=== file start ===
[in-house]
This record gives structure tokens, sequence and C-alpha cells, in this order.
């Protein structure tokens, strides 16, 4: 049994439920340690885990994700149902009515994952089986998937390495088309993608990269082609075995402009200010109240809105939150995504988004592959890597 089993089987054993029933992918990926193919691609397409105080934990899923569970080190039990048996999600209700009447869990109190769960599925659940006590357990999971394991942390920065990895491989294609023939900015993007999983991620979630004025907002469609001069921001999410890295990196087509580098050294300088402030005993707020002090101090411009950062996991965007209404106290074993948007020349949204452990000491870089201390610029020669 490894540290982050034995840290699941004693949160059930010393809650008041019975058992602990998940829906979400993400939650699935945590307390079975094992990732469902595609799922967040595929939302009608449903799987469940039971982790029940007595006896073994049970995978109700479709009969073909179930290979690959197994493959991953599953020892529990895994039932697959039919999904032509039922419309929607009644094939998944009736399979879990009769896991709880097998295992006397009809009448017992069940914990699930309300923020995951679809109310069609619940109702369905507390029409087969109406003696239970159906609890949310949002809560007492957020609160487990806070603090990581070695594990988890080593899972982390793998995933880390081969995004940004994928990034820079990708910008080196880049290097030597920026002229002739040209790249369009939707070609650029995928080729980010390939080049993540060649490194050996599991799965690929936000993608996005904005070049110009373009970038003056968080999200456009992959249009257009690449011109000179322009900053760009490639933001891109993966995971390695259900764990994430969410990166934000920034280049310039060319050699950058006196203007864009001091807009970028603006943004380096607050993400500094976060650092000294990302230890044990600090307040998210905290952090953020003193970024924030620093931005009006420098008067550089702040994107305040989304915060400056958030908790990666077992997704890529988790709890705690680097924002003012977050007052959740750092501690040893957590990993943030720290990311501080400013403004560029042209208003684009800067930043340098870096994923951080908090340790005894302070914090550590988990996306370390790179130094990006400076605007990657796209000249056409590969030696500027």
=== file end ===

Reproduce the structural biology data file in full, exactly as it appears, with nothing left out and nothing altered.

[in-house]
This record gives structure tokens, sequence and C-alpha cells, in this order.
């Protein structure tokens, strides 16, 4: 049994439920340690885990994700149902009515994952089986998937390495088309993608990269082609075995402009200010109240809105939150995504988004592959890597 089993089987054993029933992918990926193919691609397409105080934990899923569970080190039990048996999600209700009447869990109190769960599925659940006590357990999971394991942390920065990895491989294609023939900015993007999983991620979630004025907002469609001069921001999410890295990196087509580098050294300088402030005993707020002090101090411009950062996991965007209404106290074993948007020349949204452990000491870089201390610029020669 490894540290982050034995840290699941004693949160059930010393809650008041019975058992602990998940829906979400993400939650699935945590307390079975094992990732469902595609799922967040595929939302009608449903799987469940039971982790029940007595006896073994049970995978109700479709009969073909179930290979690959197994493959991953599953020892529990895994039932697959039919999904032509039922419309929607009644094939998944009736399979879990009769896991709880097998295992006397009809009448017992069940914990699930309300923020995951679809109310069609619940109702369905507390029409087969109406003696239970159906609890949310949002809560007492957020609160487990806070603090990581070695594990988890080593899972982390793998995933880390081969995004940004994928990034820079990708910008080196880049290097030597920026002229002739040209790249369009939707070609650029995928080729980010390939080049993540060649490194050996599991799965690929936000993608996005904005070049110009373009970038003056968080999200456009992959249009257009690449011109000179322009900053760009490639933001891109993966995971390695259900764990994430969410990166934000920034280049310039060319050699950058006196203007864009001091807009970028603006943004380096607050993400500094976060650092000294990302230890044990600090307040998210905290952090953020003193970024924030620093931005009006420098008067550089702040994107305040989304915060400056958030908790990666077992997704890529988790709890705690680097924002003012977050007052959740750092501690040893957590990993943030720290990311501080400013403004560029042209208003684009800067930043340098870096994923951080908090340790005894302070914090550590988990996306370390790179130094990006400076605007990657796209000249056409590969030696500027």